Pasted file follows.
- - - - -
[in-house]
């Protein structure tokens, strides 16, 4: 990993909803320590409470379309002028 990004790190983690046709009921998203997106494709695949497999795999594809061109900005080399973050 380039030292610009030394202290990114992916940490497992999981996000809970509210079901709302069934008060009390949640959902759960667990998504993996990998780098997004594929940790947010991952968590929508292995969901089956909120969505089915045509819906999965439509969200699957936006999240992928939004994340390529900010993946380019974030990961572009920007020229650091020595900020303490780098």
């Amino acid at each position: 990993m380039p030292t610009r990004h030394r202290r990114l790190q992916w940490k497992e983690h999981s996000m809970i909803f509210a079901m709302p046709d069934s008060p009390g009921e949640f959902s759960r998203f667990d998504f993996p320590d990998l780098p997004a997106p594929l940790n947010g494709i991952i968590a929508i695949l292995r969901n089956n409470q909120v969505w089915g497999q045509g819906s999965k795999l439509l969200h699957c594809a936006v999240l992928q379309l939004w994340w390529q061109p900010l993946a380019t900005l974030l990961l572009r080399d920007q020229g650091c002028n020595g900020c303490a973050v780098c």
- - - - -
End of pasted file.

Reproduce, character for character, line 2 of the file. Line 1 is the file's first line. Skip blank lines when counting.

């Protein structure tokens, strides 16, 4: 990993909803320590409470379309002028 990004790190983690046709009921998203997106494709695949497999795999594809061109900005080399973050 380039030292610009030394202290990114992916940490497992999981996000809970509210079901709302069934008060009390949640959902759960667990998504993996990998780098997004594929940790947010991952968590929508292995969901089956909120969505089915045509819906999965439509969200699957936006999240992928939004994340390529900010993946380019974030990961572009920007020229650091020595900020303490780098």